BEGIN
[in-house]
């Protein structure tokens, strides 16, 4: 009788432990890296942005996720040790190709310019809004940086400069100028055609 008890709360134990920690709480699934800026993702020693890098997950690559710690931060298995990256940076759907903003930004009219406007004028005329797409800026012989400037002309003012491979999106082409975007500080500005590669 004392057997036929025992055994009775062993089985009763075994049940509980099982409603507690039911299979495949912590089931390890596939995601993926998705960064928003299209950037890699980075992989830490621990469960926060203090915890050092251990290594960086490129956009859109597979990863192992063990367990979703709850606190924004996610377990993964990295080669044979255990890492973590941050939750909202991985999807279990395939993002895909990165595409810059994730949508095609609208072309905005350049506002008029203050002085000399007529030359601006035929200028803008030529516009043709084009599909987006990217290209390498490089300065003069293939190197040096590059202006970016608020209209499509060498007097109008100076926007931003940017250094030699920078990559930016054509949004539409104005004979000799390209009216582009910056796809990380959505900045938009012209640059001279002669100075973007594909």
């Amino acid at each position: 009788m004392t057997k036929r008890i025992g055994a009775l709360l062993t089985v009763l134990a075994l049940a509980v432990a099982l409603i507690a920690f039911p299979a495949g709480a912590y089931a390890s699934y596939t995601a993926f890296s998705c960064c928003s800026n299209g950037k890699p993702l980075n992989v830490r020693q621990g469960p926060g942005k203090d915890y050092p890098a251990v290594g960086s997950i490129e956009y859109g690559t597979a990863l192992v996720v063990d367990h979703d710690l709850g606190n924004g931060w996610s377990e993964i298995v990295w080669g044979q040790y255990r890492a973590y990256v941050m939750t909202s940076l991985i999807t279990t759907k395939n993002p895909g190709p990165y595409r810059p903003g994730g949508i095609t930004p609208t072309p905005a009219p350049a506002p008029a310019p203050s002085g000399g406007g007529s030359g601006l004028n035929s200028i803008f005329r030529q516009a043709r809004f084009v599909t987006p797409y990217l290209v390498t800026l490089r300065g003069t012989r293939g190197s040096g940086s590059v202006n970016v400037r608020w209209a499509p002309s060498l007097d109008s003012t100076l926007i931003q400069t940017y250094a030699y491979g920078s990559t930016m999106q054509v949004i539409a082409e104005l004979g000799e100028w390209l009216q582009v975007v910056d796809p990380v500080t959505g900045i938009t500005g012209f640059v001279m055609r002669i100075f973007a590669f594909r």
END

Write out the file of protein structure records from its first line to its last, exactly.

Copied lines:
[in-house]
């Protein structure tokens, strides 16, 4: 009788432990890296942005996720040790190709310019809004940086400069100028055609 008890709360134990920690709480699934800026993702020693890098997950690559710690931060298995990256940076759907903003930004009219406007004028005329797409800026012989400037002309003012491979999106082409975007500080500005590669 004392057997036929025992055994009775062993089985009763075994049940509980099982409603507690039911299979495949912590089931390890596939995601993926998705960064928003299209950037890699980075992989830490621990469960926060203090915890050092251990290594960086490129956009859109597979990863192992063990367990979703709850606190924004996610377990993964990295080669044979255990890492973590941050939750909202991985999807279990395939993002895909990165595409810059994730949508095609609208072309905005350049506002008029203050002085000399007529030359601006035929200028803008030529516009043709084009599909987006990217290209390498490089300065003069293939190197040096590059202006970016608020209209499509060498007097109008100076926007931003940017250094030699920078990559930016054509949004539409104005004979000799390209009216582009910056796809990380959505900045938009012209640059001279002669100075973007594909």
């Amino acid at each position: 009788m004392t057997k036929r008890i025992g055994a009775l709360l062993t089985v009763l134990a075994l049940a509980v432990a099982l409603i507690a920690f039911p299979a495949g709480a912590y089931a390890s699934y596939t995601a993926f890296s998705c960064c928003s800026n299209g950037k890699p993702l980075n992989v830490r020693q621990g469960p926060g942005k203090d915890y050092p890098a251990v290594g960086s997950i490129e956009y859109g690559t597979a990863l192992v996720v063990d367990h979703d710690l709850g606190n924004g931060w996610s377990e993964i298995v990295w080669g044979q040790y255990r890492a973590y990256v941050m939750t909202s940076l991985i999807t279990t759907k395939n993002p895909g190709p990165y595409r810059p903003g994730g949508i095609t930004p609208t072309p905005a009219p350049a506002p008029a310019p203050s002085g000399g406007g007529s030359g601006l004028n035929s200028i803008f005329r030529q516009a043709r809004f084009v599909t987006p797409y990217l290209v390498t800026l490089r300065g003069t012989r293939g190197s040096g940086s590059v202006n970016v400037r608020w209209a499509p002309s060498l007097d109008s003012t100076l926007i931003q400069t940017y250094a030699y491979g920078s990559t930016m999106q054509v949004i539409a082409e104005l004979g000799e100028w390209l009216q582009v975007v910056d796809p990380v500080t959505g900045i938009t500005g012209f640059v001279m055609r002669i100075f973007a590669f594909r």